My mother couldn’t be more unconventional. However, she has recently proclaimed that she wants to be “less conventional”. This is an impossible task.
We recently took a little early evening train journey to visit her cousin Donny who was visiting for two days from Rome. All trips with my mother can be quite fraught – but I looked to this one with optimism and hope.
The highlight of this particular one was when we were rushing to change trains and we had to charge up two flights of steep stairs to get to the right platform.
Mum carries the world’s heaviest handbag. Always. She likes to be prepared for every eventuality. I wouldn’t dare rummage through it but I have seen various things emerge which I’m fairly certain aren’t commonplace with most ‘conventional ladies bags’.
There is the usual array of dog biscuits, dog poo bags, glasses, sunglasses, various headache tablets, tissues, nail varnish, wallet, phone, kindle, mandatory self-help book (at least one), a mahusive bunch of keys (for properties she doesn’t even own any more) – and most surprisingly a large compass – she always needs to know where south is (from her days of property and wants to know where the sun will be). Then there is a torch, and another torch (in case the first one runs out), batteries (in case both torches die), usually a clipboard with the world’s largest to-do list. And pens. A lot of pens. Most of which don’t work.
Anyway, the bag was heavy and she looked like she was tired going up the stairs (and she has a bad back, a trapped nerve, a dodgy neck and a sore leg). So I offered to carry it. Just a normal daughterly thing to do – I thought.
“Mum, let me take your bag,” I calmly suggested.
“Get off, I’m not bloody disabled,” she said (quite loudly) pushing me away (quite violently).
“Come on mum, it’s heavy and I don’t want you to hurt yourself,” I pleaded (fairly reasonably I thought).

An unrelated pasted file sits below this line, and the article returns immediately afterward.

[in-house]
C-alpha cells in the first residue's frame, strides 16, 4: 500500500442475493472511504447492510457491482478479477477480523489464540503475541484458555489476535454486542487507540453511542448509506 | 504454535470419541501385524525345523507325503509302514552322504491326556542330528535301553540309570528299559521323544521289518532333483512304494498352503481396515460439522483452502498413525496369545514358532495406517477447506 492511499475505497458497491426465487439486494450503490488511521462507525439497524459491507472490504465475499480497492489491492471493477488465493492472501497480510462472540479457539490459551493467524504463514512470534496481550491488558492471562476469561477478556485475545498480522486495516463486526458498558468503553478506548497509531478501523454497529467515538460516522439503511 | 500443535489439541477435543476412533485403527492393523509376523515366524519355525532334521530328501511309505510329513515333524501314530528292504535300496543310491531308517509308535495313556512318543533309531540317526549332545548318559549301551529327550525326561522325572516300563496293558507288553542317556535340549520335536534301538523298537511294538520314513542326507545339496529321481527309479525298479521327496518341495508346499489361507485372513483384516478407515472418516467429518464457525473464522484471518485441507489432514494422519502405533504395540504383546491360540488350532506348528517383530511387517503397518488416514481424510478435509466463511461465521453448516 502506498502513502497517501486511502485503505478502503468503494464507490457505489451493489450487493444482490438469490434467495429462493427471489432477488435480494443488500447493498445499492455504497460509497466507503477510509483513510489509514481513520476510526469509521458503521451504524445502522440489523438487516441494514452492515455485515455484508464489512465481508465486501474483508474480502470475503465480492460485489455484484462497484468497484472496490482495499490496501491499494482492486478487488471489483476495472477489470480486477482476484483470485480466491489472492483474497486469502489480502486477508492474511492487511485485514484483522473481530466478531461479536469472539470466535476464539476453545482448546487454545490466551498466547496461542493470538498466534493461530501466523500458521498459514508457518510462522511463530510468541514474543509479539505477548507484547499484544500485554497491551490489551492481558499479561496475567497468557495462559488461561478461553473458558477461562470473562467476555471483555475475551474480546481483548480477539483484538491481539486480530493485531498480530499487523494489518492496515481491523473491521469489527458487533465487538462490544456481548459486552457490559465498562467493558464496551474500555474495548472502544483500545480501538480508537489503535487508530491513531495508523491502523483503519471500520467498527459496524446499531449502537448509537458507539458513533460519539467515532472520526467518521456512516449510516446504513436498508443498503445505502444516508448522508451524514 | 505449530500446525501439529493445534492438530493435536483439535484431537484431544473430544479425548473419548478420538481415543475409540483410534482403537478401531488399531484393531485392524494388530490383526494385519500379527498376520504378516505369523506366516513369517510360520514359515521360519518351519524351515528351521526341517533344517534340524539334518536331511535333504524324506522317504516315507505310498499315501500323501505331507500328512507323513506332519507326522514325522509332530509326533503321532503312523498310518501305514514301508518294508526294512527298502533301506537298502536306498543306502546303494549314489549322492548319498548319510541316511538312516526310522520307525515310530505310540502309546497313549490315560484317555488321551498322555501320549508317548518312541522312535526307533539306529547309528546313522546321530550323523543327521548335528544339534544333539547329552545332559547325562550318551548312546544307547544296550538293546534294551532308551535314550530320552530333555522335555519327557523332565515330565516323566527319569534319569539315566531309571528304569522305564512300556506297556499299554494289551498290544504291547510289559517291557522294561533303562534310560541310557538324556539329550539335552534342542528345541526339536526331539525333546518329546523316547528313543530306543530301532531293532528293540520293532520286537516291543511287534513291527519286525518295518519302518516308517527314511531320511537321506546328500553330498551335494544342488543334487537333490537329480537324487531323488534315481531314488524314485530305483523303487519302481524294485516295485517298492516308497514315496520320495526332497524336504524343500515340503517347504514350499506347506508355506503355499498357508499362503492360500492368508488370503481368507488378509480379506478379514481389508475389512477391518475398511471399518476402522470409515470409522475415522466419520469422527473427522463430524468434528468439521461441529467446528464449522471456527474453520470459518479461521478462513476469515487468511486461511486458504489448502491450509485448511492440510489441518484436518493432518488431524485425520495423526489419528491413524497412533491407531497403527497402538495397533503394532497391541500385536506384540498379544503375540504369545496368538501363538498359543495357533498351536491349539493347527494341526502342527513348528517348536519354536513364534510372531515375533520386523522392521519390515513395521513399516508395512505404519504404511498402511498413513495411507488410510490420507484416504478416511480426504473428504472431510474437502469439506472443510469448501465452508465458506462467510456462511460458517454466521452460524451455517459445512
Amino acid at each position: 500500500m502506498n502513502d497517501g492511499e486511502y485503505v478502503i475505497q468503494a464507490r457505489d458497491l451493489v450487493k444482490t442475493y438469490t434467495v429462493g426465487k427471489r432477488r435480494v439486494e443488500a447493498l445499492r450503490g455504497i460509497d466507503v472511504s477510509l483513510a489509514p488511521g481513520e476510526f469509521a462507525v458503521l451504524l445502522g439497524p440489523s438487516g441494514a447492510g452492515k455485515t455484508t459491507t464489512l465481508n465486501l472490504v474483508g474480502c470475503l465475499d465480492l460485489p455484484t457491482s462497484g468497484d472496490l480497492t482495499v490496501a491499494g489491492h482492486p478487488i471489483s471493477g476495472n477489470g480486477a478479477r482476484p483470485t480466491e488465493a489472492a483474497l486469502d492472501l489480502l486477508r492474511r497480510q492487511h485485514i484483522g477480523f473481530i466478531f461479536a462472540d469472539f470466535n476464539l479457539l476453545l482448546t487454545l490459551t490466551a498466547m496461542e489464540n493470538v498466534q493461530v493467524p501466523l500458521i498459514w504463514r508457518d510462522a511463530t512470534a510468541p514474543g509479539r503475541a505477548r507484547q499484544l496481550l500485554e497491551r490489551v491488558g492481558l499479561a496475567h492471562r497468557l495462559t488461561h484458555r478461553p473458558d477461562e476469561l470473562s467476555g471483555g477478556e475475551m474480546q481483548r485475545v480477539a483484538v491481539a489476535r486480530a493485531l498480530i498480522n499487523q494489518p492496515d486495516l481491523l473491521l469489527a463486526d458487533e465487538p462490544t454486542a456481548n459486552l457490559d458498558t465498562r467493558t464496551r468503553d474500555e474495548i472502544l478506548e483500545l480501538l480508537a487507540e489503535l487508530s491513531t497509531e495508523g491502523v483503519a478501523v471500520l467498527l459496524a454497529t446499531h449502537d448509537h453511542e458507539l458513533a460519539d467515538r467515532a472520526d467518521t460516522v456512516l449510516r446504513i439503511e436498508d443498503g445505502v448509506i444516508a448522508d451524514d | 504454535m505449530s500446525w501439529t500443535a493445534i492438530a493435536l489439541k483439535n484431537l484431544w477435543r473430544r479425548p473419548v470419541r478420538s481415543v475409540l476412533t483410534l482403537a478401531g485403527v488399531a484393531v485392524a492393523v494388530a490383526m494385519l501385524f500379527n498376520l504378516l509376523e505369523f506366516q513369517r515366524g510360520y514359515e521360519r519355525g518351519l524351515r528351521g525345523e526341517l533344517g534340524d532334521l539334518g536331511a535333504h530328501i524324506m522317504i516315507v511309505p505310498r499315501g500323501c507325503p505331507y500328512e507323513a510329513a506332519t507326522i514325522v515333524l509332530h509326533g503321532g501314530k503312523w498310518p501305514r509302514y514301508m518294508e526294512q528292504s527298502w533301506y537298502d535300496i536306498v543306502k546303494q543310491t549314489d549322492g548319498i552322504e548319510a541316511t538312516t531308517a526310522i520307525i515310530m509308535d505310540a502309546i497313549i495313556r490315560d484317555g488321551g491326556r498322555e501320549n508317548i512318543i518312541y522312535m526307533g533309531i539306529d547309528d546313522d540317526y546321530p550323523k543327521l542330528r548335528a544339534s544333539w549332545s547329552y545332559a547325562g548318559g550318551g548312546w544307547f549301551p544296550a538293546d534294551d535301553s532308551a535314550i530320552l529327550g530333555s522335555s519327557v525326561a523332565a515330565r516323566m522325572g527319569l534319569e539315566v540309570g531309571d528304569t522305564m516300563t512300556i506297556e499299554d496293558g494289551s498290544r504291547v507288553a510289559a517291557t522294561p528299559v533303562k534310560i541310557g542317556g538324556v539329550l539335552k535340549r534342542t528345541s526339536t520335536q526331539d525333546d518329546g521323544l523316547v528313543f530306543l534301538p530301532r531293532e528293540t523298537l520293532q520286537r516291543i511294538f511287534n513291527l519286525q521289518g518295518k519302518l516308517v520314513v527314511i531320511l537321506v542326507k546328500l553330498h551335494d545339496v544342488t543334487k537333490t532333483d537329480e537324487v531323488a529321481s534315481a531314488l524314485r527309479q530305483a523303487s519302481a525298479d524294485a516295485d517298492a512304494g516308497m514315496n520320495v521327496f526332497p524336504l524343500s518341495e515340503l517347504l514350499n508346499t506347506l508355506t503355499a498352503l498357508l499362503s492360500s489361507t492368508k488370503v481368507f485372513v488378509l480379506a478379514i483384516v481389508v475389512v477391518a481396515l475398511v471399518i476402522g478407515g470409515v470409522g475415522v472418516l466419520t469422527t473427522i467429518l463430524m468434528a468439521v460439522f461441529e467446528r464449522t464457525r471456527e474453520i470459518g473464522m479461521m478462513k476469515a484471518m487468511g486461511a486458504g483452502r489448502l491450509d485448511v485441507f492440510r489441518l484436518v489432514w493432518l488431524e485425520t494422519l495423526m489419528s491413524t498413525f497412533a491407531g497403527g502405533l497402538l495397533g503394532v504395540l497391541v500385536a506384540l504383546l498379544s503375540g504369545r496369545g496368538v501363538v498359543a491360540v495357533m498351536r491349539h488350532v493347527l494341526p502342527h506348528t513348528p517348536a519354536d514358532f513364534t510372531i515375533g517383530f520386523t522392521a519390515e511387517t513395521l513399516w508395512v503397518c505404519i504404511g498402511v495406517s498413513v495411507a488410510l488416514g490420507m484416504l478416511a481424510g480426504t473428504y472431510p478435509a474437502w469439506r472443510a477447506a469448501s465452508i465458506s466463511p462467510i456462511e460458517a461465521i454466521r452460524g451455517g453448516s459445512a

“I don’t need any fucking help,” she said (in a louder tone). She likes to swear. It’s part of her conventional motherly way.
“I just really don’t think you should be carrying something so heavy,” I tried again (very reasonably).
Suddenly there’s a glint in her eye.
There are a lot of people around. It’s rush hour in a south coast train station. And I work near here. I have a respectable job. My colleagues could be getting trains.
“I’m being mugged,” she yells.
What the hell?
“I’m being mugged, help me,” she yells (more loudly). And, to her credit, extremely convincingly.
There is clearly only one possible perpetrator of said (alleged) crime. It’s me. I’m standing next to her. No one else would dare get that close to her bag. I’m being accused of mugging and the evidence doesn’t look in my favour.
Passersby stop and glare at me and wonder if they should help her. Some edge towards us.
“It’s okay,” I soothe.
“I’m her daughter,” I add. Hoping they will spot a resemblance between us.
I expect the passersby to recognise my situation (surely this happens to most daughters at most south coast train stations). Apparently it doesn’t.
I expect knowing smiles of “we understand what you’re going through, my mother did something similar only last Saturday”. But not a single knowing look or empathetic nod. They look at me like I am a mugger. A cold-hearted miserable mugger. Scorn. Deep scorn.
Feeling perplexed (and actually rather annoyed because when she hurts her shoulder, she’ll be annoyed and sadly) I run to the top of the stairs.
As I do, I realise I’m making myself look more like a mugger. Oh God.
In fact, I glance around to see if there are police lurking and I’m about to be grabbed and questioned.
Anyway, free from police escort, I get to the top of the stairs. I look back down to check she’s okay. I try to do this without her seeing me as I don’t want her to know that despite her outburst I still care.
She’s doubled over at the side of the stairs, grasping the bannister for support.
Oh no. She has bloody hurt herself. I knew it.
I turn to race down the stairs, but just before I start running she turns to face me from her crumpled position at the railings.
She is in fits of laughter.
Her face is alive with mischievous humour and there are actual tears rolling down her face – not because of the mugging – but because she knows how bad she has been and she has enjoyed every single second of my embarrassment and horror. She cannot stop laughing. She is clinging to the railing to steady her chuckles. It’s that deep laughter when you almost can’t breathe.
I can’t help but smile. She is a bugger.
But she’s a bugger who knows how to have fun – and of course, she’s so bloody conventional.